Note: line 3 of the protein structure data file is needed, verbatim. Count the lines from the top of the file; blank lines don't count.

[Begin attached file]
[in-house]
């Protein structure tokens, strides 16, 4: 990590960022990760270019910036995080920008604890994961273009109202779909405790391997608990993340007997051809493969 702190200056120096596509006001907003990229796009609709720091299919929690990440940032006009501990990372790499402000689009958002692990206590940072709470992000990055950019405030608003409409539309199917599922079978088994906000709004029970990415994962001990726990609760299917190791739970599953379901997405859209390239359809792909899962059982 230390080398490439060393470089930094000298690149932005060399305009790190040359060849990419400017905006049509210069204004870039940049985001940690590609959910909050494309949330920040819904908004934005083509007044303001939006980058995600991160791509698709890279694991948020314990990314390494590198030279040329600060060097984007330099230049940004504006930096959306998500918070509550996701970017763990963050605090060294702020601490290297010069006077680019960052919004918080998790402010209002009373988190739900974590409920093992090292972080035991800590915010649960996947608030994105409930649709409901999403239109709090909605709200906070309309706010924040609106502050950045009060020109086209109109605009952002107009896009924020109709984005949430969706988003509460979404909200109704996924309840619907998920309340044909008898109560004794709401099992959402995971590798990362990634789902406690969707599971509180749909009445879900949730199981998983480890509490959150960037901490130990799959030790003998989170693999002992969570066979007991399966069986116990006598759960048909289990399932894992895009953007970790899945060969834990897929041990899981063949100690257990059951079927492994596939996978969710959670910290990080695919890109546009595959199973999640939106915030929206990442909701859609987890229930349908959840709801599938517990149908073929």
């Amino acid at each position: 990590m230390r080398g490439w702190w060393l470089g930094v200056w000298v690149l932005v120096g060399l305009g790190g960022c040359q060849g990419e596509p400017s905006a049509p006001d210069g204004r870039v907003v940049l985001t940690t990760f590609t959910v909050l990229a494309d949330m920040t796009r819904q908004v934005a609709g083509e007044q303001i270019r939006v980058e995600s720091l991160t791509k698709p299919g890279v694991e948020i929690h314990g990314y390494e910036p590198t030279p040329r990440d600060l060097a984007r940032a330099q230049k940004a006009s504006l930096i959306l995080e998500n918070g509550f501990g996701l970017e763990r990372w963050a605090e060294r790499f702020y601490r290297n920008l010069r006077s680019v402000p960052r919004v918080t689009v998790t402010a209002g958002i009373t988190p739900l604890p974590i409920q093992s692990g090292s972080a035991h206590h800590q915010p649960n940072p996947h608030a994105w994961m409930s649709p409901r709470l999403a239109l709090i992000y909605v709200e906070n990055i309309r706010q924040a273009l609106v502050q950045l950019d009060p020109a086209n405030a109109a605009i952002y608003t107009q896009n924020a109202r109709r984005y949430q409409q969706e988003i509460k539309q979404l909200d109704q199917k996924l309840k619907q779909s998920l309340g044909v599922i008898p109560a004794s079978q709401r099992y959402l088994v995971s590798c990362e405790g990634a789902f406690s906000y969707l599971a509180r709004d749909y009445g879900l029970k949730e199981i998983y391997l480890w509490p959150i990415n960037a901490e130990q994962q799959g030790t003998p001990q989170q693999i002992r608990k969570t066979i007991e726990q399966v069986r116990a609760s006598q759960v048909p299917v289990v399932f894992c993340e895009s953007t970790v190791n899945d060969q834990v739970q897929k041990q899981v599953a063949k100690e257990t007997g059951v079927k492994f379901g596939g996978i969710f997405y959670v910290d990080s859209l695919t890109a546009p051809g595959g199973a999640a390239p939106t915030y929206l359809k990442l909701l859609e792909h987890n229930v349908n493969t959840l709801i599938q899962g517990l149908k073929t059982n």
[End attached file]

């Amino acid at each position: 990590m230390r080398g490439w702190w060393l470089g930094v200056w000298v690149l932005v120096g060399l305009g790190g960022c040359q060849g990419e596509p400017s905006a049509p006001d210069g204004r870039v907003v940049l985001t940690t990760f590609t959910v909050l990229a494309d949330m920040t796009r819904q908004v934005a609709g083509e007044q303001i270019r939006v980058e995600s720091l991160t791509k698709p299919g890279v694991e948020i929690h314990g990314y390494e910036p590198t030279p040329r990440d600060l060097a984007r940032a330099q230049k940004a006009s504006l930096i959306l995080e998500n918070g509550f501990g996701l970017e763990r990372w963050a605090e060294r790499f702020y601490r290297n920008l010069r006077s680019v402000p960052r919004v918080t689009v998790t402010a209002g958002i009373t988190p739900l604890p974590i409920q093992s692990g090292s972080a035991h206590h800590q915010p649960n940072p996947h608030a994105w994961m409930s649709p409901r709470l999403a239109l709090i992000y909605v709200e906070n990055i309309r706010q924040a273009l609106v502050q950045l950019d009060p020109a086209n405030a109109a605009i952002y608003t107009q896009n924020a109202r109709r984005y949430q409409q969706e988003i509460k539309q979404l909200d109704q199917k996924l309840k619907q779909s998920l309340g044909v599922i008898p109560a004794s079978q709401r099992y959402l088994v995971s590798c990362e405790g990634a789902f406690s906000y969707l599971a509180r709004d749909y009445g879900l029970k949730e199981i998983y391997l480890w509490p959150i990415n960037a901490e130990q994962q799959g030790t003998p001990q989170q693999i002992r608990k969570t066979i007991e726990q399966v069986r116990a609760s006598q759960v048909p299917v289990v399932f894992c993340e895009s953007t970790v190791n899945d060969q834990v739970q897929k041990q899981v599953a063949k100690e257990t007997g059951v079927k492994f379901g596939g996978i969710f997405y959670v910290d990080s859209l695919t890109a546009p051809g595959g199973a999640a390239p939106t915030y929206l359809k990442l909701l859609e792909h987890n229930v349908n493969t959840l709801i599938q899962g517990l149908k073929t059982n």